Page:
[first published at Kuneblog]
In the mid 90s I attended an interview at the University of Manchester for a PHD place. I was waiting outside the room of one of the academics who was having a very heated debate on the telephone. This academic (I won’t name him) was clearly losing the argument, which was about of all things football. I was kept waiting while two Academics debated football. At the time I felt confused, and it probably showed. The winning academic was Norman Geras, who at that stage I knew only for the article about Marx and Justice.
[first published on Citizen Sane]
Like so many, I came to Norm via the excellent Normblog, which I first read in 2005. I was a sporadic blogger at the time and read a piece in The Guardian called “The new commentariat“, a profile of the prominent UK bloggers making a name for themselves on the web and directly challenging the editorial authority/hegemony of the mainstream press. Also profiled was Oliver Kamm, another of my favourite bloggers (who now works on the editorial team of The Times), Harry’s Place and several others. Normblog became required reading for me on a daily basis, up to and including today.
[first published on Chris’s blog]
Country music (including but not limited to Johnny Cash, Emmylou Harris, Allison Krauss, and its relationship to suicide) — Marxism — The war in Iraq — The case the British government made for the war in Iraq — Media coverage of the war in Iraq — Differences between British and American media coverage of the war in Iraq — Dead socialists (including the question of whether or not Paul Sweezy was in fact dead: he wasn’t when we began corresponding on the question, but later he was) — Favourite novels — University admissions — Boycotts of Israelis — Blog technology issues — The paradox of democracy — Paul “The Thinker” Richards — Defamation law — French headscarves laws — International rugby partisanship — New Zealand and whether it is a dull country — Amnesty International — Italian anti-war demonstrations — Christopher Hitchens — The precise distance from Boulder, CO to Birmingham, AL — My Normblog Profile — The number of Red Sox supporters who have Normblog profiles — Where the Wild Things Are — Bob Dylan — Continue reading
[first published on Tim’s blog Where Worlds Collide]
UK political and cultural blogger Norman Geras, of Normblog fame has passed away after a long illness.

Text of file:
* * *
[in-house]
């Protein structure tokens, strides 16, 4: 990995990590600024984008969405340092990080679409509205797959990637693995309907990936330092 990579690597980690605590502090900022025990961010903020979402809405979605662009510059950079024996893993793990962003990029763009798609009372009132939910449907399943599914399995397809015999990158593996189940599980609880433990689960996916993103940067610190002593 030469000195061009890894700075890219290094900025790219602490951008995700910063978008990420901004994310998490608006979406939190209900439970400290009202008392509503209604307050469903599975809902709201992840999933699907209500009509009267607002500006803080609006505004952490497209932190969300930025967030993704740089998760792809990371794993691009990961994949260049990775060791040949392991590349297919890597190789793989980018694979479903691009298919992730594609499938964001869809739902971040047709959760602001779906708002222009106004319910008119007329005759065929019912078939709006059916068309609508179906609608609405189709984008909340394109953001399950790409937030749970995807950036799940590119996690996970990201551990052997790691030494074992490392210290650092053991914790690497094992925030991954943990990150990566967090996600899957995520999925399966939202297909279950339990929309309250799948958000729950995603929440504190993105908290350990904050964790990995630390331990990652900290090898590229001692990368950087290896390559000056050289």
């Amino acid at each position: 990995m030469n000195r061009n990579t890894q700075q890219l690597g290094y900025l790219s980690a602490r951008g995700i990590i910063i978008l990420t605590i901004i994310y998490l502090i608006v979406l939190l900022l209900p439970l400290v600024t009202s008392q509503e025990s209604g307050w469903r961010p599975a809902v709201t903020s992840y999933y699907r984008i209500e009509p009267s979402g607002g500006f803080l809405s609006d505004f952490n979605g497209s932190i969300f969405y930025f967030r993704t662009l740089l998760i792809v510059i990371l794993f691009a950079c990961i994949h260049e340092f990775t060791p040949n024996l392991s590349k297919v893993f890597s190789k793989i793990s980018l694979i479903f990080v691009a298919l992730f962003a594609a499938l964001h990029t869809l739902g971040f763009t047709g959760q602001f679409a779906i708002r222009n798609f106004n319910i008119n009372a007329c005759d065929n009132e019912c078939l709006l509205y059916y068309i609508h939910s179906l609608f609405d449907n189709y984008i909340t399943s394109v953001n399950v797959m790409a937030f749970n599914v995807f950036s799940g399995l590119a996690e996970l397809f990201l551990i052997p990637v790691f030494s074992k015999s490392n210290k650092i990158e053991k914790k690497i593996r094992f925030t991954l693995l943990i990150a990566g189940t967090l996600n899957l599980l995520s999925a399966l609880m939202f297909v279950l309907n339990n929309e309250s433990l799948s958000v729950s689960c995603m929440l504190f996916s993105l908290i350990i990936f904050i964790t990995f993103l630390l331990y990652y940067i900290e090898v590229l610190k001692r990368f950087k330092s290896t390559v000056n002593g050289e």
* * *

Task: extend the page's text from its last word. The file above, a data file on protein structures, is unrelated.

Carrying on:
I am very sad to announce that Norm died in Addenbrooke’s hospital in Cambridge in the early hours of this morning. Writing this blog, and communicating with all his readers, has brought him an enormous amount of pleasure in the last ten years. I know that since writing here about his illness earlier in the year he received a lot of support from many of you, and that has meant a great deal to him, and to us, his family. The blog and all its archives will remain online.
[first published on the Shiraz Socialist group blog]
RIP Norman Geras,
25 Aug 1942–18 Oct 2013
It shouldn’t have come as any surprise: after all, he’d warned us in so many words, that he was headin’ for the last round-up. But it was still a shock today, when the news came through – it felt like losing a a best friend or even a family member with an illness that you’d known all along could only have one ending. This despite the fact that we’d never properly met and only ever corresponded by email or via his occasional BTL comments here.
I will be writing more in days to come about this complex, inspiring human being. His pioneering blog, brim-full of gentle humour and searing honesty, remains as a permanent memorial. But for now, I’ll simply recommend Nick Cohen’s heartfelt tribute at the Spectator‘s website…
… and play some jazz (a shared enthusiasm, though Norm loved all sorts of music, including – to my horror – country ‘n’ western):
This version of ‘Ghost of A Chance’ recorded by tenorist Illinois Jacqet in 1968 was Norm’s gift to me, when I had the honour of being the subject of one of his many ‘profiles’ of fellow-bloggers. I’m playing it now, and thinking of him.
NB: http://normfest.org/ – well worth a visit, and you can leave a message there as well.